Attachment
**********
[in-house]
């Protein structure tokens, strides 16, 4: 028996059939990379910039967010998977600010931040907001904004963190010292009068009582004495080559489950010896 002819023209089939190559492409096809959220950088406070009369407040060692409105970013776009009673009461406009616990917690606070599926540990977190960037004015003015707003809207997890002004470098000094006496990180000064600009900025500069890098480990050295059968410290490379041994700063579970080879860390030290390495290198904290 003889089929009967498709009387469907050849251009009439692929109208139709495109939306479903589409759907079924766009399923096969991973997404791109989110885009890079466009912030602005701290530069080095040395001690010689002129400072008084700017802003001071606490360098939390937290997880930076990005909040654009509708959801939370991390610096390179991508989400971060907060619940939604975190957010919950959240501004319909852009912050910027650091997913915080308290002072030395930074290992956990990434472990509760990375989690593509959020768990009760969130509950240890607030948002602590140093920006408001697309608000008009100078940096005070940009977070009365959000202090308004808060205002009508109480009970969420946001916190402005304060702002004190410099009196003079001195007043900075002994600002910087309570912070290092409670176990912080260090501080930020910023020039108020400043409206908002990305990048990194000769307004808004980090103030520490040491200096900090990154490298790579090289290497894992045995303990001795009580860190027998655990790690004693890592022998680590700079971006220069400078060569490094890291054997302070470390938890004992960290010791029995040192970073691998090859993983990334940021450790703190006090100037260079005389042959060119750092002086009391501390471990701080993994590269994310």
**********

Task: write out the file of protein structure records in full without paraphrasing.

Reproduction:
[in-house]
């Protein structure tokens, strides 16, 4: 028996059939990379910039967010998977600010931040907001904004963190010292009068009582004495080559489950010896 002819023209089939190559492409096809959220950088406070009369407040060692409105970013776009009673009461406009616990917690606070599926540990977190960037004015003015707003809207997890002004470098000094006496990180000064600009900025500069890098480990050295059968410290490379041994700063579970080879860390030290390495290198904290 003889089929009967498709009387469907050849251009009439692929109208139709495109939306479903589409759907079924766009399923096969991973997404791109989110885009890079466009912030602005701290530069080095040395001690010689002129400072008084700017802003001071606490360098939390937290997880930076990005909040654009509708959801939370991390610096390179991508989400971060907060619940939604975190957010919950959240501004319909852009912050910027650091997913915080308290002072030395930074290992956990990434472990509760990375989690593509959020768990009760969130509950240890607030948002602590140093920006408001697309608000008009100078940096005070940009977070009365959000202090308004808060205002009508109480009970969420946001916190402005304060702002004190410099009196003079001195007043900075002994600002910087309570912070290092409670176990912080260090501080930020910023020039108020400043409206908002990305990048990194000769307004808004980090103030520490040491200096900090990154490298790579090289290497894992045995303990001795009580860190027998655990790690004693890592022998680590700079971006220069400078060569490094890291054997302070470390938890004992960290010791029995040192970073691998090859993983990334940021450790703190006090100037260079005389042959060119750092002086009391501390471990701080993994590269994310």